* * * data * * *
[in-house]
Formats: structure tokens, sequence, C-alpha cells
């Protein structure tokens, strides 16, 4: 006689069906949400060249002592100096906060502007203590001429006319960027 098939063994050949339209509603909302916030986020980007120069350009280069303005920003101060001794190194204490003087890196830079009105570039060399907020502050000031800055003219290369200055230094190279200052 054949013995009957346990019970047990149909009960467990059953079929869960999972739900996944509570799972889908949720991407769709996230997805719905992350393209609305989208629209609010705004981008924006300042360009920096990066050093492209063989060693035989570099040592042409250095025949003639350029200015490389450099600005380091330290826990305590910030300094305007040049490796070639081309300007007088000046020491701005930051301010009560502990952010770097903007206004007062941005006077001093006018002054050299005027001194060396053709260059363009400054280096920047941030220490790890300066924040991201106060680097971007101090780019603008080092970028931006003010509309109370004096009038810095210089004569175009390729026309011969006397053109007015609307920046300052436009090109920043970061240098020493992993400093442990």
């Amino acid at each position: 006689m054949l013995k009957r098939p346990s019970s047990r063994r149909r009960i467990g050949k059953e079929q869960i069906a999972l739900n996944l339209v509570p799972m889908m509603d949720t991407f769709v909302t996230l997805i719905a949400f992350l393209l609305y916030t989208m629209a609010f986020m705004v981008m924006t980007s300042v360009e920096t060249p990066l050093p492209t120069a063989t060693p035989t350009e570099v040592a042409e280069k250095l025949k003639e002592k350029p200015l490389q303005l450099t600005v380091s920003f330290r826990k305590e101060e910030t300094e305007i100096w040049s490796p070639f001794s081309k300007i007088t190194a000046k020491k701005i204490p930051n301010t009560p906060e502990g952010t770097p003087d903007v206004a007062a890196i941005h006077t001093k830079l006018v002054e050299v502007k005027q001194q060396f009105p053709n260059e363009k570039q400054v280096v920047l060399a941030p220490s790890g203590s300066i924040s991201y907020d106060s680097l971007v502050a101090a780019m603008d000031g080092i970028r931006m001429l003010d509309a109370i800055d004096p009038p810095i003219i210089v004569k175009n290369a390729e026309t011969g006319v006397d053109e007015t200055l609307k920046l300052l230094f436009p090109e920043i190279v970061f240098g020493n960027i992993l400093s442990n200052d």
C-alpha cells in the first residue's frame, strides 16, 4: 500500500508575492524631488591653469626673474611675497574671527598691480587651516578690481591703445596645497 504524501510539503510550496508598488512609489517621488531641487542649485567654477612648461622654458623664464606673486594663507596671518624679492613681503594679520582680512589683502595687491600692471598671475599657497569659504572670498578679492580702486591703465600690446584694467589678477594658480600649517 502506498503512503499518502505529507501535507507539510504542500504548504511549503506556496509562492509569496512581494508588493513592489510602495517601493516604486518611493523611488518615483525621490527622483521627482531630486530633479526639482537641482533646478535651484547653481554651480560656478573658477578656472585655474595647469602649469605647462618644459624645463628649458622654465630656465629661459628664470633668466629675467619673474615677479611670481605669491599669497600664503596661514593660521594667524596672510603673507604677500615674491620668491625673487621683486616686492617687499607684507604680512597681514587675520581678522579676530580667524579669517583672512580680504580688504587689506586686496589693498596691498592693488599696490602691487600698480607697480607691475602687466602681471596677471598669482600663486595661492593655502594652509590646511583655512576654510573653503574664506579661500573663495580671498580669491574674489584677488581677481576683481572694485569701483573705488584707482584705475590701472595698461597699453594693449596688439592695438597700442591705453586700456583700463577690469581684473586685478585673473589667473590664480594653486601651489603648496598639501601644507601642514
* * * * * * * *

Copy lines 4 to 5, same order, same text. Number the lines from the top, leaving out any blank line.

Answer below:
């Amino acid at each position: 006689m054949l013995k009957r098939p346990s019970s047990r063994r149909r009960i467990g050949k059953e079929q869960i069906a999972l739900n996944l339209v509570p799972m889908m509603d949720t991407f769709v909302t996230l997805i719905a949400f992350l393209l609305y916030t989208m629209a609010f986020m705004v981008m924006t980007s300042v360009e920096t060249p990066l050093p492209t120069a063989t060693p035989t350009e570099v040592a042409e280069k250095l025949k003639e002592k350029p200015l490389q303005l450099t600005v380091s920003f330290r826990k305590e101060e910030t300094e305007i100096w040049s490796p070639f001794s081309k300007i007088t190194a000046k020491k701005i204490p930051n301010t009560p906060e502990g952010t770097p003087d903007v206004a007062a890196i941005h006077t001093k830079l006018v002054e050299v502007k005027q001194q060396f009105p053709n260059e363009k570039q400054v280096v920047l060399a941030p220490s790890g203590s300066i924040s991201y907020d106060s680097l971007v502050a101090a780019m603008d000031g080092i970028r931006m001429l003010d509309a109370i800055d004096p009038p810095i003219i210089v004569k175009n290369a390729e026309t011969g006319v006397d053109e007015t200055l609307k920046l300052l230094f436009p090109e920043i190279v970061f240098g020493n960027i992993l400093s442990n200052d």
C-alpha cells in the first residue's frame, strides 16, 4: 500500500508575492524631488591653469626673474611675497574671527598691480587651516578690481591703445596645497 504524501510539503510550496508598488512609489517621488531641487542649485567654477612648461622654458623664464606673486594663507596671518624679492613681503594679520582680512589683502595687491600692471598671475599657497569659504572670498578679492580702486591703465600690446584694467589678477594658480600649517 502506498503512503499518502505529507501535507507539510504542500504548504511549503506556496509562492509569496512581494508588493513592489510602495517601493516604486518611493523611488518615483525621490527622483521627482531630486530633479526639482537641482533646478535651484547653481554651480560656478573658477578656472585655474595647469602649469605647462618644459624645463628649458622654465630656465629661459628664470633668466629675467619673474615677479611670481605669491599669497600664503596661514593660521594667524596672510603673507604677500615674491620668491625673487621683486616686492617687499607684507604680512597681514587675520581678522579676530580667524579669517583672512580680504580688504587689506586686496589693498596691498592693488599696490602691487600698480607697480607691475602687466602681471596677471598669482600663486595661492593655502594652509590646511583655512576654510573653503574664506579661500573663495580671498580669491574674489584677488581677481576683481572694485569701483573705488584707482584705475590701472595698461597699453594693449596688439592695438597700442591705453586700456583700463577690469581684473586685478585673473589667473590664480594653486601651489603648496598639501601644507601642514